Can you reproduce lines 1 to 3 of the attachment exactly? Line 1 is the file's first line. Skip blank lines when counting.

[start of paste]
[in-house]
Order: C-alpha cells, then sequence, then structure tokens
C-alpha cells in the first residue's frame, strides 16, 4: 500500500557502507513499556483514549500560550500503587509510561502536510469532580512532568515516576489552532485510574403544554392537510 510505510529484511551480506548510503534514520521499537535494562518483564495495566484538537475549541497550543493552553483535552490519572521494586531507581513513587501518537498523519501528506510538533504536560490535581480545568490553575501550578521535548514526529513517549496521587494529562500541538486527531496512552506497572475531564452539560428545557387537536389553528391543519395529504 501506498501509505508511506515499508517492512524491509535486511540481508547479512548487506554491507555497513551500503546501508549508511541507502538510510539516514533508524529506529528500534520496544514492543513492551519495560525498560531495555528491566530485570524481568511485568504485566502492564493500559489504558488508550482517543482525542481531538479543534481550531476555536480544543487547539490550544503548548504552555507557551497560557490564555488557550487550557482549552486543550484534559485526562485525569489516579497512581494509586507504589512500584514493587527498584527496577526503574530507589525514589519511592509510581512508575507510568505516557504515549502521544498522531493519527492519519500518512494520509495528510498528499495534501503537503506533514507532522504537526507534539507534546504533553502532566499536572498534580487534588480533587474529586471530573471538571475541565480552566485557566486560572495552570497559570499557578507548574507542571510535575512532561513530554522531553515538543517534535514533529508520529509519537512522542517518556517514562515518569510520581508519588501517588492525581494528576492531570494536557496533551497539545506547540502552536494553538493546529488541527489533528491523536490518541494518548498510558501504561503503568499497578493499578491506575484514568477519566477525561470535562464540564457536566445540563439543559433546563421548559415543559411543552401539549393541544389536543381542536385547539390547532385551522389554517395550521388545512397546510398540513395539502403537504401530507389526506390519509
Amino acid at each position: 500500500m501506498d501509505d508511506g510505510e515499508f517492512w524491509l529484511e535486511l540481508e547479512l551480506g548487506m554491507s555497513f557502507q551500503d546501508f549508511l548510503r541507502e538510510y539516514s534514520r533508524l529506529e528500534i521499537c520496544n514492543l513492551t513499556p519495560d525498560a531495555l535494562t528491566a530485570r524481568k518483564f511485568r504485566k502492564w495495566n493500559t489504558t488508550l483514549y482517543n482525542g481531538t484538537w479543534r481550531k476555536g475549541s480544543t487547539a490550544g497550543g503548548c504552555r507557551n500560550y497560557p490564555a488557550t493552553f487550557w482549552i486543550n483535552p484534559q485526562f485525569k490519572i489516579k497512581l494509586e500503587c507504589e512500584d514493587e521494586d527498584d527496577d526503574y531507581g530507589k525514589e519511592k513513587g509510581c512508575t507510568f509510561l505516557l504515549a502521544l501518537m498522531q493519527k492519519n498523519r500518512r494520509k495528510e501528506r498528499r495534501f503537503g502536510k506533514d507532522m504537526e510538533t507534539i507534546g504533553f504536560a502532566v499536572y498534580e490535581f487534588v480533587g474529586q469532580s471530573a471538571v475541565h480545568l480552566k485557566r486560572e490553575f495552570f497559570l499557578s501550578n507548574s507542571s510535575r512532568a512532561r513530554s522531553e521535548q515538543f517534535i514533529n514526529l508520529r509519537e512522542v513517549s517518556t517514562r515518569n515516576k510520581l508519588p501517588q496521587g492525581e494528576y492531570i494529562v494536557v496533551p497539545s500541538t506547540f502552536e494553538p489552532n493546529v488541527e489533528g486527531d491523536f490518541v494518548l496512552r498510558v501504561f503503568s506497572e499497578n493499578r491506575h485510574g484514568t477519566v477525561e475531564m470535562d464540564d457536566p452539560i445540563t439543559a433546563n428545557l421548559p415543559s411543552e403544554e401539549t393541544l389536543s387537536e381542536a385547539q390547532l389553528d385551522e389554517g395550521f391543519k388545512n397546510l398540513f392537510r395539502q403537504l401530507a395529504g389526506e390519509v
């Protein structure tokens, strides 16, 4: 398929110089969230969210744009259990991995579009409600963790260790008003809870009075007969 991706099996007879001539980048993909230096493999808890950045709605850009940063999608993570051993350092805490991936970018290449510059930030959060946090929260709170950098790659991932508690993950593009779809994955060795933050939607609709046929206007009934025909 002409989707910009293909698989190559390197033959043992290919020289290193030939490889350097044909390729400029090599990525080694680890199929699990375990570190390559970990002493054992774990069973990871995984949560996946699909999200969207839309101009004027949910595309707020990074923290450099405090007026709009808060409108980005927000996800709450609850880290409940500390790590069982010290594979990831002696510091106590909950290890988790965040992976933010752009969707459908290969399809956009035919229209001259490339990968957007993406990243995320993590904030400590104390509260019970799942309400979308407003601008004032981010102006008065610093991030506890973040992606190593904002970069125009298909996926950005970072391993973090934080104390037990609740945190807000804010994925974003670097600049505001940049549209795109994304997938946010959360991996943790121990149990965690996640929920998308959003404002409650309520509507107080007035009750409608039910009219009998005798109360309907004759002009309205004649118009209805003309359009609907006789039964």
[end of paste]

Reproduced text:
[in-house]
Order: C-alpha cells, then sequence, then structure tokens
C-alpha cells in the first residue's frame, strides 16, 4: 500500500557502507513499556483514549500560550500503587509510561502536510469532580512532568515516576489552532485510574403544554392537510 510505510529484511551480506548510503534514520521499537535494562518483564495495566484538537475549541497550543493552553483535552490519572521494586531507581513513587501518537498523519501528506510538533504536560490535581480545568490553575501550578521535548514526529513517549496521587494529562500541538486527531496512552506497572475531564452539560428545557387537536389553528391543519395529504 501506498501509505508511506515499508517492512524491509535486511540481508547479512548487506554491507555497513551500503546501508549508511541507502538510510539516514533508524529506529528500534520496544514492543513492551519495560525498560531495555528491566530485570524481568511485568504485566502492564493500559489504558488508550482517543482525542481531538479543534481550531476555536480544543487547539490550544503548548504552555507557551497560557490564555488557550487550557482549552486543550484534559485526562485525569489516579497512581494509586507504589512500584514493587527498584527496577526503574530507589525514589519511592509510581512508575507510568505516557504515549502521544498522531493519527492519519500518512494520509495528510498528499495534501503537503506533514507532522504537526507534539507534546504533553502532566499536572498534580487534588480533587474529586471530573471538571475541565480552566485557566486560572495552570497559570499557578507548574507542571510535575512532561513530554522531553515538543517534535514533529508520529509519537512522542517518556517514562515518569510520581508519588501517588492525581494528576492531570494536557496533551497539545506547540502552536494553538493546529488541527489533528491523536490518541494518548498510558501504561503503568499497578493499578491506575484514568477519566477525561470535562464540564457536566445540563439543559433546563421548559415543559411543552401539549393541544389536543381542536385547539390547532385551522389554517395550521388545512397546510398540513395539502403537504401530507389526506390519509